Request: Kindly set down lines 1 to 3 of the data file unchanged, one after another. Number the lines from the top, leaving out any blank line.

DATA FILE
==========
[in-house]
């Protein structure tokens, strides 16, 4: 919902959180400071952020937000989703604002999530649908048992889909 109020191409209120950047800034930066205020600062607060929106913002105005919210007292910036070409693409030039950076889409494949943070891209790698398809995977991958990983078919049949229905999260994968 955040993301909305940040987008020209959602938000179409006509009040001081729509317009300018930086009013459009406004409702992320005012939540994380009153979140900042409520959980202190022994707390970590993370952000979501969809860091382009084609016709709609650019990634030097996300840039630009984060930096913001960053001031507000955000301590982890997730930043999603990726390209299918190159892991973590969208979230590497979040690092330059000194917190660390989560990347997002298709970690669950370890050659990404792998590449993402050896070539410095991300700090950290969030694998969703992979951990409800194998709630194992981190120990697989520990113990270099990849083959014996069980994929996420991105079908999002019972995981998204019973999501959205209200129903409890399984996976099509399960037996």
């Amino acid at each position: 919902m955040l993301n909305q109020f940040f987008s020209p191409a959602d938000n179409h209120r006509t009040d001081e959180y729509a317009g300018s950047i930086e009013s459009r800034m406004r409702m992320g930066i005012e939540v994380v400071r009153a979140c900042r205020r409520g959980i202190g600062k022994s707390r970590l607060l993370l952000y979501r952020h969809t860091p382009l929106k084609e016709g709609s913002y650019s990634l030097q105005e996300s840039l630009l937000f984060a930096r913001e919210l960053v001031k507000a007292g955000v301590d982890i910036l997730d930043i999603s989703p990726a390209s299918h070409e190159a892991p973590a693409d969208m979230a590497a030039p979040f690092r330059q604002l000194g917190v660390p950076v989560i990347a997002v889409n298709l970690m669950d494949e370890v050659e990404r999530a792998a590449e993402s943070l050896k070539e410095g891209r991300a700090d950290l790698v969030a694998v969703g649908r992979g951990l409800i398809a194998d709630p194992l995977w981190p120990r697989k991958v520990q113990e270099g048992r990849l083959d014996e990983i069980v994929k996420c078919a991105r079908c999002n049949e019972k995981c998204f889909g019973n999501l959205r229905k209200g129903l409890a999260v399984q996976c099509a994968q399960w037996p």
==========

[in-house]
């Protein structure tokens, strides 16, 4: 919902959180400071952020937000989703604002999530649908048992889909 109020191409209120950047800034930066205020600062607060929106913002105005919210007292910036070409693409030039950076889409494949943070891209790698398809995977991958990983078919049949229905999260994968 955040993301909305940040987008020209959602938000179409006509009040001081729509317009300018930086009013459009406004409702992320005012939540994380009153979140900042409520959980202190022994707390970590993370952000979501969809860091382009084609016709709609650019990634030097996300840039630009984060930096913001960053001031507000955000301590982890997730930043999603990726390209299918190159892991973590969208979230590497979040690092330059000194917190660390989560990347997002298709970690669950370890050659990404792998590449993402050896070539410095991300700090950290969030694998969703992979951990409800194998709630194992981190120990697989520990113990270099990849083959014996069980994929996420991105079908999002019972995981998204019973999501959205209200129903409890399984996976099509399960037996």
């Amino acid at each position: 919902m955040l993301n909305q109020f940040f987008s020209p191409a959602d938000n179409h209120r006509t009040d001081e959180y729509a317009g300018s950047i930086e009013s459009r800034m406004r409702m992320g930066i005012e939540v994380v400071r009153a979140c900042r205020r409520g959980i202190g600062k022994s707390r970590l607060l993370l952000y979501r952020h969809t860091p382009l929106k084609e016709g709609s913002y650019s990634l030097q105005e996300s840039l630009l937000f984060a930096r913001e919210l960053v001031k507000a007292g955000v301590d982890i910036l997730d930043i999603s989703p990726a390209s299918h070409e190159a892991p973590a693409d969208m979230a590497a030039p979040f690092r330059q604002l000194g917190v660390p950076v989560i990347a997002v889409n298709l970690m669950d494949e370890v050659e990404r999530a792998a590449e993402s943070l050896k070539e410095g891209r991300a700090d950290l790698v969030a694998v969703g649908r992979g951990l409800i398809a194998d709630p194992l995977w981190p120990r697989k991958v520990q113990e270099g048992r990849l083959d014996e990983i069980v994929k996420c078919a991105r079908c999002n049949e019972k995981c998204f889909g019973n999501l959205r229905k209200g129903l409890a999260v399984q996976c099509a994968q399960w037996p």